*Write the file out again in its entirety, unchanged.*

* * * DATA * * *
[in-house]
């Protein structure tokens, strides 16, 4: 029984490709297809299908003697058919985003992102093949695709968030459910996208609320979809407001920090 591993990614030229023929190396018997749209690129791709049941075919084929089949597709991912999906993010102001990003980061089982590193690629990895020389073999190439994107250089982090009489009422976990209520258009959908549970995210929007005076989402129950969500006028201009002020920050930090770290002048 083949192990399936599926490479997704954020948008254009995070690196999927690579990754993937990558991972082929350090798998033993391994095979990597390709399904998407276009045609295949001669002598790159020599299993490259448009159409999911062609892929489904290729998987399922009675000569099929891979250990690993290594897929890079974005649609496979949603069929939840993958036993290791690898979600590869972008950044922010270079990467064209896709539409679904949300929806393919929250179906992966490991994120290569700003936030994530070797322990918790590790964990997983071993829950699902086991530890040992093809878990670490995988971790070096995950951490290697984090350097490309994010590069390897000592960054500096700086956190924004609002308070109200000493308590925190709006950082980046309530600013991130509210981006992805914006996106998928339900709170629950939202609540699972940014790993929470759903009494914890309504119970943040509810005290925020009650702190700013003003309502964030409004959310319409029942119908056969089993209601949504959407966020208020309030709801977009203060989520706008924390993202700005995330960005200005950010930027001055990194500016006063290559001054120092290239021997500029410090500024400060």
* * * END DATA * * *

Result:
[in-house]
């Protein structure tokens, strides 16, 4: 029984490709297809299908003697058919985003992102093949695709968030459910996208609320979809407001920090 591993990614030229023929190396018997749209690129791709049941075919084929089949597709991912999906993010102001990003980061089982590193690629990895020389073999190439994107250089982090009489009422976990209520258009959908549970995210929007005076989402129950969500006028201009002020920050930090770290002048 083949192990399936599926490479997704954020948008254009995070690196999927690579990754993937990558991972082929350090798998033993391994095979990597390709399904998407276009045609295949001669002598790159020599299993490259448009159409999911062609892929489904290729998987399922009675000569099929891979250990690993290594897929890079974005649609496979949603069929939840993958036993290791690898979600590869972008950044922010270079990467064209896709539409679904949300929806393919929250179906992966490991994120290569700003936030994530070797322990918790590790964990997983071993829950699902086991530890040992093809878990670490995988971790070096995950951490290697984090350097490309994010590069390897000592960054500096700086956190924004609002308070109200000493308590925190709006950082980046309530600013991130509210981006992805914006996106998928339900709170629950939202609540699972940014790993929470759903009494914890309504119970943040509810005290925020009650702190700013003003309502964030409004959310319409029942119908056969089993209601949504959407966020208020309030709801977009203060989520706008924390993202700005995330960005200005950010930027001055990194500016006063290559001054120092290239021997500029410090500024400060």